On May 23, 2007, Louise executed a codicil to her will naming her stepchildren Muriel Carolfi and Michael Macool as contingent co-executors. Calloway drafted and witnessed both the September 13, 1995 will and the May 23, 2007 codicil.
Elmer Macool died on April 26, 2008. Less than a month later, on May 21, 2008, Louise went to Calloway’s law office with the intent of changing her will. Toward that end, she gave Calloway a handwritten note that read as follows:
get the same as the family Macool gets
Mary Rescigno [indicating address] If any thing happen[s] to Mary Rescigno[,] her share goes to he[r] daughter Angela Rescigno. If anything happen[s] to her it goes to her 2 children. 1. Nikos Stylon 2. Jade Stylon
Niece + Godchild LeNora Distasio [indicating address] if anything happe[ns] to [her] it goes back in the pot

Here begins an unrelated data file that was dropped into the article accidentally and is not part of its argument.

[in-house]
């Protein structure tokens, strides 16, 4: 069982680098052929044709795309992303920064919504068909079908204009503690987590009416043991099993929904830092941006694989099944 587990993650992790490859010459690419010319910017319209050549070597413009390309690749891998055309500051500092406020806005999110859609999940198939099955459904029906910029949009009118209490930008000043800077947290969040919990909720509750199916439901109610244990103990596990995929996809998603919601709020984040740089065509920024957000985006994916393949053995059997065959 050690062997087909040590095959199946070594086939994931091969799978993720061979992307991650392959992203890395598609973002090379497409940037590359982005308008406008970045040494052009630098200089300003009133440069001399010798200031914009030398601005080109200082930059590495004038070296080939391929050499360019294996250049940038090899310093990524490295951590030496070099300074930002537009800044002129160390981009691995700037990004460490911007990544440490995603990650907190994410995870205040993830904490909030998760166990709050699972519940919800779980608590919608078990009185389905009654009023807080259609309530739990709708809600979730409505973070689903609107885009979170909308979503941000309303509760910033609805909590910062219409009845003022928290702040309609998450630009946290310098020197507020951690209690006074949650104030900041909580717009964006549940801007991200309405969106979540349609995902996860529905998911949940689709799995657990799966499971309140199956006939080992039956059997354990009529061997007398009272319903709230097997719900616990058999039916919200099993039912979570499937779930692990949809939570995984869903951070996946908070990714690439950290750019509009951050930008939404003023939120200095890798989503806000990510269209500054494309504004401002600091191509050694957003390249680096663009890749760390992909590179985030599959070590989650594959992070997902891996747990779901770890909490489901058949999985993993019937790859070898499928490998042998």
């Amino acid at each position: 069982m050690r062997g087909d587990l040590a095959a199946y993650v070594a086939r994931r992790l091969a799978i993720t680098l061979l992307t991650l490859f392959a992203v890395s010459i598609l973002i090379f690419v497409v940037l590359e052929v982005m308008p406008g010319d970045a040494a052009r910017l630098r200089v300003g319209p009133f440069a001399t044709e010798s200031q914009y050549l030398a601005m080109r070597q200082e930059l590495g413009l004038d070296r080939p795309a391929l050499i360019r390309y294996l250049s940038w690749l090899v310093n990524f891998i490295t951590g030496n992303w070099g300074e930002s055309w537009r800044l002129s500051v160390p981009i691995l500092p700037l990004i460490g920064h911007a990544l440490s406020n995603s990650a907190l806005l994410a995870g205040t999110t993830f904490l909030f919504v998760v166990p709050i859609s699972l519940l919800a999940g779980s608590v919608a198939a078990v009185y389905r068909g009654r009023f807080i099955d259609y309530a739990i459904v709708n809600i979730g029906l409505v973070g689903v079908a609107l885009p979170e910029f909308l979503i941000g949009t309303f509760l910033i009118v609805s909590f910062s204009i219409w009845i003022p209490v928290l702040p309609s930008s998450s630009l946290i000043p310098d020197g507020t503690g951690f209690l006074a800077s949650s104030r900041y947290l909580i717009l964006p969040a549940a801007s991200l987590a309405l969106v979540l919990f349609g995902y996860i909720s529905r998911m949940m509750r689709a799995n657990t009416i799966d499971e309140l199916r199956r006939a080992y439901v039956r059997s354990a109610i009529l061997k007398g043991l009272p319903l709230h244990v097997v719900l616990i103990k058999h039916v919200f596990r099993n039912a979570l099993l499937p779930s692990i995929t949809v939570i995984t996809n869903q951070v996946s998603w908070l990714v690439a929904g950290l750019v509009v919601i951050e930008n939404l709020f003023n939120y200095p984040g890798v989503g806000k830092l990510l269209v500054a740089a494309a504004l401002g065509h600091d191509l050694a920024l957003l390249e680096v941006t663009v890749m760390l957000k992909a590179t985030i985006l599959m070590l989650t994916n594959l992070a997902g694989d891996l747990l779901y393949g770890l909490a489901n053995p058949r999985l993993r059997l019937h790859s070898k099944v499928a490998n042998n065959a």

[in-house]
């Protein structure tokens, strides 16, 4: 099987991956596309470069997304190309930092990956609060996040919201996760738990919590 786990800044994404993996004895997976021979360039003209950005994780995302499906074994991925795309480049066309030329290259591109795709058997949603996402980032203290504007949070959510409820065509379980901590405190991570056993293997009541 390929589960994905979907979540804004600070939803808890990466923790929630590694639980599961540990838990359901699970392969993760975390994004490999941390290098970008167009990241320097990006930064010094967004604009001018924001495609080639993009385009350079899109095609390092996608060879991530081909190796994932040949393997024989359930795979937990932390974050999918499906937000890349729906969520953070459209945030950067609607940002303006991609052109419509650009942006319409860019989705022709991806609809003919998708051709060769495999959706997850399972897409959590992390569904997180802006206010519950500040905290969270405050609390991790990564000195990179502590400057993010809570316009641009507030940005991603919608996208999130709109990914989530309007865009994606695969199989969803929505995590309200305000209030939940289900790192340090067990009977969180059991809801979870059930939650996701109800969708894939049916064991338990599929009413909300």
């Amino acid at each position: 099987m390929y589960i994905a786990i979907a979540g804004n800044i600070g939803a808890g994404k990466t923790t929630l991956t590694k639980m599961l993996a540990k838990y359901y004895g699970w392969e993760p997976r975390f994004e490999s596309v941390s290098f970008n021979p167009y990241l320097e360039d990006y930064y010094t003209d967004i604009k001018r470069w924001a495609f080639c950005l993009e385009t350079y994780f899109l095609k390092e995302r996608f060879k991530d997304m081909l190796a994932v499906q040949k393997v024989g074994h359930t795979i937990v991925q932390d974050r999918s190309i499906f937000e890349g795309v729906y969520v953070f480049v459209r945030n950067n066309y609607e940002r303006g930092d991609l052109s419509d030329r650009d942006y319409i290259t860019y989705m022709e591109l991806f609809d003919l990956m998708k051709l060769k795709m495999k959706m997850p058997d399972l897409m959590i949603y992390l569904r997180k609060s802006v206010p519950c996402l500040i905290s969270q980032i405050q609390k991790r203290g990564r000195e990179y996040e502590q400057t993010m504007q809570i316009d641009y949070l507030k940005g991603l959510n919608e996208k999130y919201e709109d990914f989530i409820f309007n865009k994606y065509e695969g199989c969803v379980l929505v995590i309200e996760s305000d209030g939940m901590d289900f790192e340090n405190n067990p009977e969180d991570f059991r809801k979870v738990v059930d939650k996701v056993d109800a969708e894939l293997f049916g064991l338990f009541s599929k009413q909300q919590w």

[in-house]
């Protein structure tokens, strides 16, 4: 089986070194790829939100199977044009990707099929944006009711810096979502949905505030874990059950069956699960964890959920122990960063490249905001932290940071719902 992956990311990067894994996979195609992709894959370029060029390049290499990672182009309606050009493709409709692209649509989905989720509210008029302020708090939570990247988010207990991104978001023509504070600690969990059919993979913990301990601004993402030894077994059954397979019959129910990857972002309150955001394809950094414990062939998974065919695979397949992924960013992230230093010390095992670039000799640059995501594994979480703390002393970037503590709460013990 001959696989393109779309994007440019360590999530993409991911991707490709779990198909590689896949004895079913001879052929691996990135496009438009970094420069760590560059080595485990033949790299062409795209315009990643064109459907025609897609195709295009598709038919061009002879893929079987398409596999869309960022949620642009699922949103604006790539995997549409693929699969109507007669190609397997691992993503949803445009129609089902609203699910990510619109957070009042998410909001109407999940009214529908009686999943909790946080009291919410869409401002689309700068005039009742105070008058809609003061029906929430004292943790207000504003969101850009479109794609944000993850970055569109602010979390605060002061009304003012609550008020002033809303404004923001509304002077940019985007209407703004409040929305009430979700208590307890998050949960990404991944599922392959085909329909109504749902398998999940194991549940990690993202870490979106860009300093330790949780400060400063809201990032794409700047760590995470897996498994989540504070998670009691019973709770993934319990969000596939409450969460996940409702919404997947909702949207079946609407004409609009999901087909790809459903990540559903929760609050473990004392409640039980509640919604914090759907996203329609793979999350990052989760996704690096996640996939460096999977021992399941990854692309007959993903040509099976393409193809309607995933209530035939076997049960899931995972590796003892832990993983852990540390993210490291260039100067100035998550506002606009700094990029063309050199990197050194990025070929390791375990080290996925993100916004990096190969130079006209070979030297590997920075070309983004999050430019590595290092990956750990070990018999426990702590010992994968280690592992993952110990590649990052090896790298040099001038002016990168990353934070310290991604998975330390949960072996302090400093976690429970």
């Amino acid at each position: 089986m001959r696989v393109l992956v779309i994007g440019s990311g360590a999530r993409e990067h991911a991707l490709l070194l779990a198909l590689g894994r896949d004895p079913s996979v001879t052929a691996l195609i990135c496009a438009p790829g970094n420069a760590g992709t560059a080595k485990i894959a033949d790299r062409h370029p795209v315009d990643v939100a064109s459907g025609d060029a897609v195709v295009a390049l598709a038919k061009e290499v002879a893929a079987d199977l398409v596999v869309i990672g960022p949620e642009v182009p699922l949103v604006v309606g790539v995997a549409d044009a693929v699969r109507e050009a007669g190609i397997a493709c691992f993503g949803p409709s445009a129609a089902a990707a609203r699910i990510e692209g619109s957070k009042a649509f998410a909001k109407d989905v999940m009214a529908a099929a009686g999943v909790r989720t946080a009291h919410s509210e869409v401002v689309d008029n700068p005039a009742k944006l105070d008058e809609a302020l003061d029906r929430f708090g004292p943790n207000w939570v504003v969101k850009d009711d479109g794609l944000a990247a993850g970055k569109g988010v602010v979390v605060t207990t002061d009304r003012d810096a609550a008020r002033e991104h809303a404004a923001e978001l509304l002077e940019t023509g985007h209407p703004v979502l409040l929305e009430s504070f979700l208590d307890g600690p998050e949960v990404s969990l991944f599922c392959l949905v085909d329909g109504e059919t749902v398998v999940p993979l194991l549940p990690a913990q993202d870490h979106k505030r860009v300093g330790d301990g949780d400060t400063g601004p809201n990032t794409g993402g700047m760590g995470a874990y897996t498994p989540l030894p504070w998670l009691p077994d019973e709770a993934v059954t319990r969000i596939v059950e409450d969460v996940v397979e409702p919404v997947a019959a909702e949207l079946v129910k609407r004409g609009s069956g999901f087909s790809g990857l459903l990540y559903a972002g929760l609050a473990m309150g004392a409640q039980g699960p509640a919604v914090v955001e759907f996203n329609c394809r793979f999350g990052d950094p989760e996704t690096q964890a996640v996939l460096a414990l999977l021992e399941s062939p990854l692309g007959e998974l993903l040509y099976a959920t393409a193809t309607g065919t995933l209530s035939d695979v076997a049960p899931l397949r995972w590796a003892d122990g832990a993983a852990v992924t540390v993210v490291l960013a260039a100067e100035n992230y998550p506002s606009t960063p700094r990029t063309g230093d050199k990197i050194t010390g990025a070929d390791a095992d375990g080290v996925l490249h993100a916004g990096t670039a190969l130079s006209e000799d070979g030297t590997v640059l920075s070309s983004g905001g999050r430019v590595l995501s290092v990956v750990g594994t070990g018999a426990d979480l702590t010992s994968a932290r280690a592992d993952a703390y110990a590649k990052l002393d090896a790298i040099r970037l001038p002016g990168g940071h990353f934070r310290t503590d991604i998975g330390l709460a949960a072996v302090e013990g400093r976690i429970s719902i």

I [would] like to have the house to be left in the family Macool.
I [would] like to have.
1. Mike Macool [indicating address]
2. Merle Caroffi [indicating address]
3. Bill Macool [indicating address]
According to Calloway, after discussing the matter with Louise and using her handwritten notes as a guide, he “dictated the entire will while she was there.” Either later that afternoon or the next morning, Calloway’s secretary typed a draft version of Louise’s will, with the word “Rough” handwritten on the top left corner of the document. When asked to explain what the word “rough” meant in this context, Calloway indicated:
I mean it was the rough will. It had not been reviewed by me to make changes if I deemed any changes had to be made from what I believed I dictated. And I had reviewed it but I never got a chance to even tell my secretary to do it up and let’s move.